The Five Year Pumpkin

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Most people have a five year plan. In 2009, I got a five year pumpkin.

I warn you upfront, this post isn’t the result of a three year dating violence study from a well-respected journal or an article written by a professional in the field of crisis counseling.

It’s a piece of my story.

I’ve been uncommonly retrospective lately. I think about what my life is now, and what I thought it would be had you asked me five years ago, and I have to stand amazed at how richly God has blessed my life because of and despite of an abusive relationship. He rescued me from what would have been a terrible marriage. He kept my could-have-been children from a very difficult home life.

In October 2009, I was experiencing a depression which I thought would never lift. I had been suicidally depressed since the beginning of that year, only a couple months after I had started dating, and I was exhausted in every sense of the word. My mind, my body, my soul. I had been ready to give up so many times but somehow I was still dragging myself through my last year of college. I would pray and beg God to let me die. In hindsight, I am so thankful that God gives me what I need, not necessarily what I want.

All that to say, I was sitting on the front porch of my best friend’s house one week night in mid-October. That night, Jen told me about her first dating relationship. Her story had many similarities to mine.

Looking back, I think I knew then that my relationship was going to end soon. Despite the wedding date and the marriage plans, I knew deep down that it was not going to end happily. I felt trapped. I still wanted it to work. I made myself believe that it had to get better. I believed one of the biggest lies ever: “Things will be better once we’re married.”

Jen, her husband, and their kids are honorary family. During that time of life I was at their house on a weekly (sometimes almost daily) basis. In fact, after the break up, Jen was the person who fed me cookie dough and chai tea. And listened to me talk for 10 hours. She cried with me. She shared what she had learned form her own difficulties. She spoke truth to me. I was barely up the stairs when she was hugging me and saying, every now and then, “It sucks. It just does. It sucks. It will suck for a long time.”

Sometimes, it’s nice to have someone say what you’re thinking when you wish it weren’t true.

In October 2009, four years after marrying a man who truly loves and cherishes her, Jen was able to say that all the pain of her first relationship was nothing compared to what God had in store for her ultimately.

We were sitting in rocking chairs on the porch and the kids’ pumpkins were on the stoop. I remember Jen saying something like, “If you had told me five years ago that I would sitting here, at my house, with an amazing husband and two little kids inside, I would not have believed you.”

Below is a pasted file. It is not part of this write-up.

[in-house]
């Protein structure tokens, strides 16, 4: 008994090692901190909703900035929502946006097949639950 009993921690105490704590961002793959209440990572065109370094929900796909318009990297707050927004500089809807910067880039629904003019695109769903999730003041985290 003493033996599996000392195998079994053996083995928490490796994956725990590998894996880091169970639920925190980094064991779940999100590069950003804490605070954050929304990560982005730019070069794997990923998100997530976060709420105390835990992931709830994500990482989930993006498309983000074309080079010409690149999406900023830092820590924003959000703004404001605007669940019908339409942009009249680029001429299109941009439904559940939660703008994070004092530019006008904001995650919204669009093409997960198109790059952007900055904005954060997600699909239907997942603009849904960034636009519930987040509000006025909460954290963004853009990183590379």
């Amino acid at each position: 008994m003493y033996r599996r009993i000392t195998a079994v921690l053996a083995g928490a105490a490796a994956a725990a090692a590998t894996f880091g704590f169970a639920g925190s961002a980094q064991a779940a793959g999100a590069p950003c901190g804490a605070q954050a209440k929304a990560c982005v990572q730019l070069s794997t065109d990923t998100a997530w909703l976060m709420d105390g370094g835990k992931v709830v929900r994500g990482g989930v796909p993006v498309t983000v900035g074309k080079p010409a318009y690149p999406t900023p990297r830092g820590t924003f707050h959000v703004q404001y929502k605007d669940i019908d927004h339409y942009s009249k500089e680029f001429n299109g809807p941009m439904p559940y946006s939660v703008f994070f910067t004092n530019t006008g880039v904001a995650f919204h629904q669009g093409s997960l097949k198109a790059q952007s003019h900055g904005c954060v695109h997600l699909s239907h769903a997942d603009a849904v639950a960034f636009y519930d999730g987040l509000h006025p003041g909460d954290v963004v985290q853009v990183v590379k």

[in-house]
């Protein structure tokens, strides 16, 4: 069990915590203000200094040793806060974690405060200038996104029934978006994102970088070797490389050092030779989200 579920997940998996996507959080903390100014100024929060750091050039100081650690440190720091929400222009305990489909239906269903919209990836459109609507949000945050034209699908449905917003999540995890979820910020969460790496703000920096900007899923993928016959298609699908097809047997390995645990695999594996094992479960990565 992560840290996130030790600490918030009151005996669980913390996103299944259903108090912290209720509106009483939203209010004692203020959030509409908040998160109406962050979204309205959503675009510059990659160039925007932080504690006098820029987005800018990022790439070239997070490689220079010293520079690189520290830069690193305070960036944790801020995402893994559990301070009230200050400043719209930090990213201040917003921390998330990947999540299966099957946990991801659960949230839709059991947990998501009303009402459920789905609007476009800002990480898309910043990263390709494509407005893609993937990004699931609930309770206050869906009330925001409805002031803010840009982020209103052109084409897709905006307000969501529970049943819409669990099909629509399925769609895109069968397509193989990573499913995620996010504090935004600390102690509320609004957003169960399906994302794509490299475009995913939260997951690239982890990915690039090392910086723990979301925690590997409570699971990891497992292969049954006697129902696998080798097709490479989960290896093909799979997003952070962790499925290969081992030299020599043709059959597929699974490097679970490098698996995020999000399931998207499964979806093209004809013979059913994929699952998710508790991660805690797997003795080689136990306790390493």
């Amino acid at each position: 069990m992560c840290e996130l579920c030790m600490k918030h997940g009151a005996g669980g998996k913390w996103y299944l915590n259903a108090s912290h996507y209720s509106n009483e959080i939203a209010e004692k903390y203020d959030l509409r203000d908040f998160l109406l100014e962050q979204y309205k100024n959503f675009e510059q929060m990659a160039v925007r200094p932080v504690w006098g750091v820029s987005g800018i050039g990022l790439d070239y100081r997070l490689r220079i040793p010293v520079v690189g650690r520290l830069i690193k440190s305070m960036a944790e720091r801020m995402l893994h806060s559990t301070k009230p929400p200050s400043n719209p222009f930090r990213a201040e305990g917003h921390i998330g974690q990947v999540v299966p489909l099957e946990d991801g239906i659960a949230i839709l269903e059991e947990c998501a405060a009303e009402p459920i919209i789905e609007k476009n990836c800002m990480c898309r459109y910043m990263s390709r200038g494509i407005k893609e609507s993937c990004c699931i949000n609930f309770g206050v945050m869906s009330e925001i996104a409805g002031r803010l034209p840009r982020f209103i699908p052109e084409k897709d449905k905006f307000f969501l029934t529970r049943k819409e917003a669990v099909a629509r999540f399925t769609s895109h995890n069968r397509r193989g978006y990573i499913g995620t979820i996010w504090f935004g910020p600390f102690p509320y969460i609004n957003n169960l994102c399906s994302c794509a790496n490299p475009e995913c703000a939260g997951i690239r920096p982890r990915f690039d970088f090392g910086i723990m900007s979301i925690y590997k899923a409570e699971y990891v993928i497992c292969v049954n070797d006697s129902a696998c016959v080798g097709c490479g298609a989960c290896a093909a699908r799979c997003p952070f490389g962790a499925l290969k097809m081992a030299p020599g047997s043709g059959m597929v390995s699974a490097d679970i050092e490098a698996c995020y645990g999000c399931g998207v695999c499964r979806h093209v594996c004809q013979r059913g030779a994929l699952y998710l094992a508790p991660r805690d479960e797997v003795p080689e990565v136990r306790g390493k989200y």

She didn’t make promises like, “Everything will be fine!”

“I don’t know where you’ll be in five years,” she told me. “Maybe it will be on your own porch with your own husband and kids and pumpkins. Maybe not. But wherever you are in five years, it will be because God brought you there.”

I needed to hear that.

Not long after that night, I received two gifts. One was a stuffed bear, wearing a pumpkin sweater. The other was an actual pumpkin.

“Your five year pumpkin!” Jen told me.

This coming October, it will have been five years since we sat on the porch and talked about pumpkins. This coming November, it will be five years since God rescued me from an abusive relationship.

In the strength God gave me, I have taken one day at a time. If you had told me that night on the porch what my life would be now, I would never have believed you.

I’m still waiting for that house and that husband and those sweet babies of my own. But God has been faithful in all things. I was ready to give up so many things that were important to me, things that made me unique, for some guy. I have accomplished things, met people, and grown in ways I never would have had I married him.

People can create check lists like “Three Easy Steps to Finding Success After Abuse” and it looks really neat and pretty and sounds great. But I don’t believe life is that simplistic. To-Do lists are for household chores, not healing. Three easy steps are just hokey if you’re trying to remedy a painful life situation.

Life during and after an abusive relationship is hard! Understatement. It’s overwhelming and discouraging. For all the good that has come into my life over the past five years, I’m still working through past hurts. I still have those weeks where I feel lonely or frustrated or overwhelmed by the uncertainty of my future plans. I still have dreams about him. I still have those nights where I just want to curl up with my good friends Ben and Jerry and pour my emotional woes into that pint of cold, creamy goodness.

All this to say, I looked at my bear from Jen this morning and was really encouraged. There is a verse in the Bible where Jesus Christ promised His followers that He would never leave them or abandon them. If I had accomplished nothing since that night on Jen’s front porch, if I were still deeply depressed, if I were still facing the pain of that relationship, God’s promise to never abandon me would still be true. I know this because during that year of abuse and depression, He didn’t abandon me.

With Jesus Christ in my life, my circumstances have no ultimate control over my future hope.

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